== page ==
LGBTQIA+

Self-Compassion Research on LGBTQIA+ Wellbeing

As we celebrate Pride with friends and loved ones in the month of June, we show support for people of all sexual orientations in our community and we come together as a society that rejects all forms of hate.

During this celebration it is important to acknowledge that LGBTQIA+ individuals still run a higher risk of experiencing mental health challenges (McDonald, 2018; Fulginiti, et al. 2021). Research shows that self-compassion can support the general wellbeing of  LGBTQIA+ individuals.

One study found self-compassion to support wellbeing in self-identifying gay men and another study showed that self-compassion buffers the negative psychological impact of stigma stress on sexual minorities. A third study found self-compassion to buffer against depressive symptoms for transgender and nonbinary individuals.


Self-Compassion is Positively Related to Well-Being in Self-Identifying Gay Men (Beard, Eames & Withers, 2017)

This study shows self-compassion to be a strength and a resource. The authors highlight self-compassion to be particularly meaningful for sexual minorities that sometimes face a paradox of simultaneous personal fulfillment and societal oppression for their sexual expression.This study found that of the six components of self-compassion, it was particularly the component of self-kindness that contributed to the wellbeing of self-identifying gay men. Here wellbeing is seen to include psychological, physical and relational wellbeing. The authors reflect that when gay men treat themselves kindly, it buffers them against stress and thus leads to wellbeing, and/or when they treat themselves kindly they handle stressors differently than someone who is prone to self-criticism. 


Self-Compassion Buffers the Negative Psychological Impact of Stigma Stress on Sexual Minorities (Chan, Yung, & Nie, 2020)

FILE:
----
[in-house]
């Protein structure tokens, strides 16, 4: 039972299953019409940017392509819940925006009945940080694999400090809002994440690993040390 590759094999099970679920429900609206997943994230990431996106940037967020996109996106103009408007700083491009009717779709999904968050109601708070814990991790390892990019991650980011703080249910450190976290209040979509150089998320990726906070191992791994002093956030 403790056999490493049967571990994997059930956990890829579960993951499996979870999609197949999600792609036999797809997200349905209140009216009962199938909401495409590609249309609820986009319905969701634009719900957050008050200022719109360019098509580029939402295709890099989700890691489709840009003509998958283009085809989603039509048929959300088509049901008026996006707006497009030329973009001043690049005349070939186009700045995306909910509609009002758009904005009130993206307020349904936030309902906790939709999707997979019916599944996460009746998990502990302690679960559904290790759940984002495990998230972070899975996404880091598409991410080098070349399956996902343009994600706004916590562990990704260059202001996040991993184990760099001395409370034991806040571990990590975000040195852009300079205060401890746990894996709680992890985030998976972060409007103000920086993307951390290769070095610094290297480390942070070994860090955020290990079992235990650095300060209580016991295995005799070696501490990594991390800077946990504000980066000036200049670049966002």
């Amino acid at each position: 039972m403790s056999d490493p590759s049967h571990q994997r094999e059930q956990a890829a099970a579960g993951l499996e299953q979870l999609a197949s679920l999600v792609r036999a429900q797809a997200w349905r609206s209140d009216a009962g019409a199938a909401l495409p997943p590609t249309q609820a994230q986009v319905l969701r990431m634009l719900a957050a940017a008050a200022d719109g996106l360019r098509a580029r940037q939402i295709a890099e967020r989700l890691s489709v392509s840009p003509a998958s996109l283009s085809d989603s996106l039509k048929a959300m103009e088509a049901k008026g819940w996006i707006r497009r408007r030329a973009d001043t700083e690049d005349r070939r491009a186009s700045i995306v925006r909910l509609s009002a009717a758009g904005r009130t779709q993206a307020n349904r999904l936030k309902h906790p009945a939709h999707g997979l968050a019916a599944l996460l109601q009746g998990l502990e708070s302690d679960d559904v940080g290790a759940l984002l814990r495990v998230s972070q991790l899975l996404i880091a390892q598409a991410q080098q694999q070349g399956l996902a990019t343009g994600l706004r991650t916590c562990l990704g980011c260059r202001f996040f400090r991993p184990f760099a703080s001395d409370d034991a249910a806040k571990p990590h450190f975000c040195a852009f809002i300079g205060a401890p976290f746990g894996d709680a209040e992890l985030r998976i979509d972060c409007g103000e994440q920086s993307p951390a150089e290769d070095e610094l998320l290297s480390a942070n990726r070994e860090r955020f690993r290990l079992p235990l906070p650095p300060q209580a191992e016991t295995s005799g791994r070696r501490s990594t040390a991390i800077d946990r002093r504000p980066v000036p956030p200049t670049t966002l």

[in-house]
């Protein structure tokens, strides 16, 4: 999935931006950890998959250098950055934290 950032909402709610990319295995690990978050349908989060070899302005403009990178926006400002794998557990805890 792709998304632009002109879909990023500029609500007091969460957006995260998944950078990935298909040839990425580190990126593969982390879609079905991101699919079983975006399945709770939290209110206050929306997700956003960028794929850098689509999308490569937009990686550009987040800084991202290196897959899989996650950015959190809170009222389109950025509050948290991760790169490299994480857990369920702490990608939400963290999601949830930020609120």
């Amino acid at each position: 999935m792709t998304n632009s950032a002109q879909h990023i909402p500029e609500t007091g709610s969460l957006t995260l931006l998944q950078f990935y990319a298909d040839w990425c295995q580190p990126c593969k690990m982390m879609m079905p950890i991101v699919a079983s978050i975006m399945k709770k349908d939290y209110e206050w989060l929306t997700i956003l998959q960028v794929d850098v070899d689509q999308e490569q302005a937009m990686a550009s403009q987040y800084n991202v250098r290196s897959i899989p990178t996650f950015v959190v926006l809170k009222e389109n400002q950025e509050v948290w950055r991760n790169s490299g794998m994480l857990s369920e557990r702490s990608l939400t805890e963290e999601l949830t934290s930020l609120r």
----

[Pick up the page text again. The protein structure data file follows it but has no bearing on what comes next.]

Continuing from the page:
This study found self-compassion to function as a buffer against the negative psychological impact of stigma. Public stigma refers to prejudicial attitudes and stereotypical beliefs held by the general public toward individuals with socially discredited characteristics or behaviors (Mak et al. 2007) and stigma is known to adversely affect sexual minorities.

The authors of this study explain that the protective effects of self-compassion support LGB individuals to be less affected by the societal stigma and to be less likely to endorse their own self-stigmatizing thoughts. They highlight that the attitude of non-judgment and self-kindness in self-compassion may allow LGB individuals to reflect on their stigmatizing experiences without experiencing self-criticism and shame. Furthermore, self-compassion can remind them that challenging experiences are part of the common human condition and create a feeling of not being alone. Lastly, the inner attitude of self-kindness can support LGB individuals to give themselves genuine concern and care when stigma stress occurs.


Self-Compassion Buffers Against Depressive Symptoms for Transgender and Nonbinary Individuals (Samrock, S., Kline, K., & Randall, A. K., 2021)

This study shows self-compassion to buffer against depressive symptoms for transgender and nonbinary individuals. The authors of this study highlight that transgender and gender nonbinary individuals often report higher levels of depression compared to cisgender individuals. They encourage health clinicians to take a strength-based approach to fostering mental wellbeing in their transgender and nonbinary clients. A strengths-based approach supports the identification of individual and relational factors that may mitigate symptoms of depression and they specifically underline the importance of self-compassion. The study further found that for younger participants with low perceived family support, self-compassion was particularly important in buffering against depressive symptoms.

All three studies highlight the potential and the power self-compassion holds for supporting the wellbeing of the LGBTQIA+ population. In celebrating Pride, let us also celebrate and support wellbeing in the LGBTQIA+ community!

LGBTQI2S+ Affinity Practice Circle
Mondays 6PM Pacific Time

CMSC is pleased to offer a free weekly “Affinity Practice Sessions” for LGBTQI2S+ people. Please note that these sessions are only for those who claim these identities themselves and not for those who identify as “allies” of those with the identities.